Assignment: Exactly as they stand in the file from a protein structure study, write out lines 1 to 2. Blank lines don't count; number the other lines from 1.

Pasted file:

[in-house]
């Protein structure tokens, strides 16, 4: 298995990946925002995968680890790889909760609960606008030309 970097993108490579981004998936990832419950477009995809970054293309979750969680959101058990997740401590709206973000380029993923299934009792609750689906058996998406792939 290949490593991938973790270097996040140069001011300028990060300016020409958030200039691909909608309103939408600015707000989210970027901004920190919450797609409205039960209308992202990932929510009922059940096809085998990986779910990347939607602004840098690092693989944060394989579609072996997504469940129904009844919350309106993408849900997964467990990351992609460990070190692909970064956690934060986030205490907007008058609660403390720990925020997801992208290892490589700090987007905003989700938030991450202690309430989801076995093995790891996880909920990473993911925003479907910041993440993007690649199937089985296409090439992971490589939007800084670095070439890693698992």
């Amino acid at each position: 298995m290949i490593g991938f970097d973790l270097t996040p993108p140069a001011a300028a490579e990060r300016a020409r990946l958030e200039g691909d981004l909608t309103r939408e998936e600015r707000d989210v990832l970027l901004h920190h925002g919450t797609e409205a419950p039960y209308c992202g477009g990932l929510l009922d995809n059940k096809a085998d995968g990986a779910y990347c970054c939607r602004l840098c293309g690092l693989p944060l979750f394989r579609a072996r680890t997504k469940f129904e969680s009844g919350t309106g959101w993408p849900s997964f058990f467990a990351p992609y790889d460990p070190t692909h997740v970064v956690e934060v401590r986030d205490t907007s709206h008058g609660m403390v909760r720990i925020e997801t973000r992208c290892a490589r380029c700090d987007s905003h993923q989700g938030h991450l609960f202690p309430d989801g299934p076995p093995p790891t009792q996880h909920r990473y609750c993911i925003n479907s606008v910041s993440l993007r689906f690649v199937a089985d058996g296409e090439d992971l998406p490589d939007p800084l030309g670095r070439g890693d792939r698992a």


[in-house]
């Protein structure tokens, strides 16, 4: 298995990946925002995968680890790889909760609960606008030309 970097993108490579981004998936990832419950477009995809970054293309979750969680959101058990997740401590709206973000380029993923299934009792609750689906058996998406792939 290949490593991938973790270097996040140069001011300028990060300016020409958030200039691909909608309103939408600015707000989210970027901004920190919450797609409205039960209308992202990932929510009922059940096809085998990986779910990347939607602004840098690092693989944060394989579609072996997504469940129904009844919350309106993408849900997964467990990351992609460990070190692909970064956690934060986030205490907007008058609660403390720990925020997801992208290892490589700090987007905003989700938030991450202690309430989801076995093995790891996880909920990473993911925003479907910041993440993007690649199937089985296409090439992971490589939007800084670095070439890693698992």